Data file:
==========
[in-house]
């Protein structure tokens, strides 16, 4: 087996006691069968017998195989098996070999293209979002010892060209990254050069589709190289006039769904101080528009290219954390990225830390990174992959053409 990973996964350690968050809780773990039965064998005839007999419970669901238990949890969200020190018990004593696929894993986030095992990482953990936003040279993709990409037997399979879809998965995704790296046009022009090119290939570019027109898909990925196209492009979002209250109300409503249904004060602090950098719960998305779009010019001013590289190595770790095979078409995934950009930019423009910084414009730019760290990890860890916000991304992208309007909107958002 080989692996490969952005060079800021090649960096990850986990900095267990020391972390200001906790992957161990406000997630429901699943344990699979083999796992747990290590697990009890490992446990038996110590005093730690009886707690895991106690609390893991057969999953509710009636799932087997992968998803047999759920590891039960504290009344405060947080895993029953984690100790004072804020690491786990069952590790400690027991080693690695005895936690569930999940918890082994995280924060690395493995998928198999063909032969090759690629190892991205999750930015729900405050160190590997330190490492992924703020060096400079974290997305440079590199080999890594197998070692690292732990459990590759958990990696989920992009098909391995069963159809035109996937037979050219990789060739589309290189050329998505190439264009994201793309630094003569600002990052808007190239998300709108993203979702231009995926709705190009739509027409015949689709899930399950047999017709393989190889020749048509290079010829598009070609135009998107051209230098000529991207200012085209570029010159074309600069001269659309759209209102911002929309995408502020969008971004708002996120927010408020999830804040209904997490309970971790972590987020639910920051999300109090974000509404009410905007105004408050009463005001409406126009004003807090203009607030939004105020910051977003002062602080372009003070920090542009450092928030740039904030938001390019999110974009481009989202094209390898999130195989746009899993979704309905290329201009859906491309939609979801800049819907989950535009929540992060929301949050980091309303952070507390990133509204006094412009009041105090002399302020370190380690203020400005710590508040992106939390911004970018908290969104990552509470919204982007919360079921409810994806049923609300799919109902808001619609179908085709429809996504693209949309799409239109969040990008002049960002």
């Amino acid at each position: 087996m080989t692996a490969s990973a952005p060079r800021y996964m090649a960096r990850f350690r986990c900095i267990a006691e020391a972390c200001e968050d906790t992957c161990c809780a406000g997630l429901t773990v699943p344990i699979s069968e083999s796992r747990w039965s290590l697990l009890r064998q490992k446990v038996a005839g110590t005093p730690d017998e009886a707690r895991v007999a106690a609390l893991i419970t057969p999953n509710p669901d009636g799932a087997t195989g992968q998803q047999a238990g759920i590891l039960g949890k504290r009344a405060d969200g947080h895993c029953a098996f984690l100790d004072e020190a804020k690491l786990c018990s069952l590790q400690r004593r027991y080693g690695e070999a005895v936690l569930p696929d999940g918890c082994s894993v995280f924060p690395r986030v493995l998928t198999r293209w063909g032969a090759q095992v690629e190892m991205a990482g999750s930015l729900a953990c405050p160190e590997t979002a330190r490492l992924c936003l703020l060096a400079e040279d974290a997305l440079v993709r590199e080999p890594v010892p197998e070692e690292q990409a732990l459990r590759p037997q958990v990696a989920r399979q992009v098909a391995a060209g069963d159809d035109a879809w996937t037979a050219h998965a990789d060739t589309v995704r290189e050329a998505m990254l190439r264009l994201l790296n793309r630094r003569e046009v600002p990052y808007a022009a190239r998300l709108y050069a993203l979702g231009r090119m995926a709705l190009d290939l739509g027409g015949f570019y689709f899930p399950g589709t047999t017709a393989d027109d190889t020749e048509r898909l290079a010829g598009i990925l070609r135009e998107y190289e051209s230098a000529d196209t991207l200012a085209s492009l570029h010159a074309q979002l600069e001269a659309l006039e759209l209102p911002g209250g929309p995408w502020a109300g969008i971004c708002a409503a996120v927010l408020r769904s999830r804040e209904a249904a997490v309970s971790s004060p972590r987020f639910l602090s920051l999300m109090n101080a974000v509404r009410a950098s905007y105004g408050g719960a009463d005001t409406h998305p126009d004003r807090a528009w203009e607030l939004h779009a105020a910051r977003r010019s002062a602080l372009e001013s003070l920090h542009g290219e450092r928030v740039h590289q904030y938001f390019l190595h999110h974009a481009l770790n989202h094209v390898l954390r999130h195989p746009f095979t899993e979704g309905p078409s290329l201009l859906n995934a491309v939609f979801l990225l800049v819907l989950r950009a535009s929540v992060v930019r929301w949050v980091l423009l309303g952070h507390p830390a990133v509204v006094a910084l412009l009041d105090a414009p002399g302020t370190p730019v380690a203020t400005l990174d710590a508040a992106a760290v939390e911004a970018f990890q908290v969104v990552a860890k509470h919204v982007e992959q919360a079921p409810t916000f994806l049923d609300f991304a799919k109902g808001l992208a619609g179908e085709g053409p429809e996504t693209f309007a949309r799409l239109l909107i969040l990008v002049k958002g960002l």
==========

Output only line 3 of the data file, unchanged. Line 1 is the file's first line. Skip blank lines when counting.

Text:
């Amino acid at each position: 087996m080989t692996a490969s990973a952005p060079r800021y996964m090649a960096r990850f350690r986990c900095i267990a006691e020391a972390c200001e968050d906790t992957c161990c809780a406000g997630l429901t773990v699943p344990i699979s069968e083999s796992r747990w039965s290590l697990l009890r064998q490992k446990v038996a005839g110590t005093p730690d017998e009886a707690r895991v007999a106690a609390l893991i419970t057969p999953n509710p669901d009636g799932a087997t195989g992968q998803q047999a238990g759920i590891l039960g949890k504290r009344a405060d969200g947080h895993c029953a098996f984690l100790d004072e020190a804020k690491l786990c018990s069952l590790q400690r004593r027991y080693g690695e070999a005895v936690l569930p696929d999940g918890c082994s894993v995280f924060p690395r986030v493995l998928t198999r293209w063909g032969a090759q095992v690629e190892m991205a990482g999750s930015l729900a953990c405050p160190e590997t979002a330190r490492l992924c936003l703020l060096a400079e040279d974290a997305l440079v993709r590199e080999p890594v010892p197998e070692e690292q990409a732990l459990r590759p037997q958990v990696a989920r399979q992009v098909a391995a060209g069963d159809d035109a879809w996937t037979a050219h998965a990789d060739t589309v995704r290189e050329a998505m990254l190439r264009l994201l790296n793309r630094r003569e046009v600002p990052y808007a022009a190239r998300l709108y050069a993203l979702g231009r090119m995926a709705l190009d290939l739509g027409g015949f570019y689709f899930p399950g589709t047999t017709a393989d027109d190889t020749e048509r898909l290079a010829g598009i990925l070609r135009e998107y190289e051209s230098a000529d196209t991207l200012a085209s492009l570029h010159a074309q979002l600069e001269a659309l006039e759209l209102p911002g209250g929309p995408w502020a109300g969008i971004c708002a409503a996120v927010l408020r769904s999830r804040e209904a249904a997490v309970s971790s004060p972590r987020f639910l602090s920051l999300m109090n101080a974000v509404r009410a950098s905007y105004g408050g719960a009463d005001t409406h998305p126009d004003r807090a528009w203009e607030l939004h779009a105020a910051r977003r010019s002062a602080l372009e001013s003070l920090h542009g290219e450092r928030v740039h590289q904030y938001f390019l190595h999110h974009a481009l770790n989202h094209v390898l954390r999130h195989p746009f095979t899993e979704g309905p078409s290329l201009l859906n995934a491309v939609f979801l990225l800049v819907l989950r950009a535009s929540v992060v930019r929301w949050v980091l423009l309303g952070h507390p830390a990133v509204v006094a910084l412009l009041d105090a414009p002399g302020t370190p730019v380690a203020t400005l990174d710590a508040a992106a760290v939390e911004a970018f990890q908290v969104v990552a860890k509470h919204v982007e992959q919360a079921p409810t916000f994806l049923d609300f991304a799919k109902g808001l992208a619609g179908e085709g053409p429809e996504t693209f309007a949309r799409l239109l909107i969040l990008v002049k958002g960002l």